The familiar Bugatti exhaust system, with its bunched pipes, has given place to a close-up manifold and a large tailpipe. This is probably the reason why the familiar crackle has given place to a typical Grand Prix roar. The engine seems much longer than that of the” 2.3,” partly owing to the use of plain bearings, and is carried very low in the chassis. In outward appearance it is almost identical with that of the sports ” 3.3 ” described in last month’s issue of
A multi-disc clutch is used, and the gear-box is mounted independent of the engine with a right hand gear-change. The brake-lever is, however, on the driver’s left.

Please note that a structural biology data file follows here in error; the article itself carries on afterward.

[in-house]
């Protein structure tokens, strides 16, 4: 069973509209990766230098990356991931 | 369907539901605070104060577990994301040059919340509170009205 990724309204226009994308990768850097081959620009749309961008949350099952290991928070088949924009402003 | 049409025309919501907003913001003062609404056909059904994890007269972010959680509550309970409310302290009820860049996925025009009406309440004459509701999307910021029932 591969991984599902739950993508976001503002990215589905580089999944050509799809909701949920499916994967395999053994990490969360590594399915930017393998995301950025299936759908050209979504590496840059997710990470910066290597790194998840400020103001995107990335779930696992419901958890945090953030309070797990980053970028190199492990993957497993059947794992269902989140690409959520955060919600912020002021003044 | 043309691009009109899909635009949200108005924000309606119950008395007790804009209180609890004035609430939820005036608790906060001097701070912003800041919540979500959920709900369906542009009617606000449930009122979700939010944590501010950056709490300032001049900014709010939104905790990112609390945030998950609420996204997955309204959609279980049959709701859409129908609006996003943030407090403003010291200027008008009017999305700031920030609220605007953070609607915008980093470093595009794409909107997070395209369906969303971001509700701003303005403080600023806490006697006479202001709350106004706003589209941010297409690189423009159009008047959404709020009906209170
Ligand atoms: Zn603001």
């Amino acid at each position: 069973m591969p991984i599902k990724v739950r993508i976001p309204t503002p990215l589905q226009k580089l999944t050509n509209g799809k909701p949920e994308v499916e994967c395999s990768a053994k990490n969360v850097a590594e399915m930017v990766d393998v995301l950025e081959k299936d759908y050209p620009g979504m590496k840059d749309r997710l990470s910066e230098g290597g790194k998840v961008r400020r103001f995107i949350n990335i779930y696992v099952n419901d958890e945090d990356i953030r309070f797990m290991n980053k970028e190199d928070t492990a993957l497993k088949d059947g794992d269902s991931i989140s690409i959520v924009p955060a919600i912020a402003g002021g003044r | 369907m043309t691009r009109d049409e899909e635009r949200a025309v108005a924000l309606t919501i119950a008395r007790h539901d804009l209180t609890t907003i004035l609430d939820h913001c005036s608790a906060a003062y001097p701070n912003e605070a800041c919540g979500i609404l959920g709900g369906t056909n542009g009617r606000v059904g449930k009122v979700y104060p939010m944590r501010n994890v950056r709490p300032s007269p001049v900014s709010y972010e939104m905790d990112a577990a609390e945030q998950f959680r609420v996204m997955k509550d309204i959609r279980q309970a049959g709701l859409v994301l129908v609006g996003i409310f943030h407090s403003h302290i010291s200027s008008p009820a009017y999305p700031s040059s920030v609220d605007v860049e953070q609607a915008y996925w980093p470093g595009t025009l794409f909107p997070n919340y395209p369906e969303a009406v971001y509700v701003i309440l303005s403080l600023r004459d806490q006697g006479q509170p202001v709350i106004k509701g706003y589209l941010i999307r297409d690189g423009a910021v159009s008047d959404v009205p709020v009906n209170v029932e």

The open propeller shaft has a long torque member running alongside it from the back-axle to a universal joint on the gear-box. At first sight the final drive appears to embody worm gears, for the driving-shaft comes in beneath the axle centres, but actually there is a double reduction. The ” prop-shaft ” drives a pair of bevels, and a further reduction is effected through a pair of straight pinions. This gives a compact casing and a low propellor shaft line. The flanges of the side-members are immensely deep, some 9 inches in depth in the centre of the car, tapering off in front to form the front dumb-irons, and swept over the back axle at the rear. They are very light in section, liberally drilled and braced by tubular crossmembers. The front springs—which are semi-elliptics—are pivotted at the rear and work in slides in the front end, while stiff wide reversed quarter-elliptics with a number of clips are employed at the rear. The front axle is in two pieces, with a central shouldered shaft against which the two halves butt. The outer sections are drawn together by a central nut with right and left hand threads, and the springs pass through lugs integral with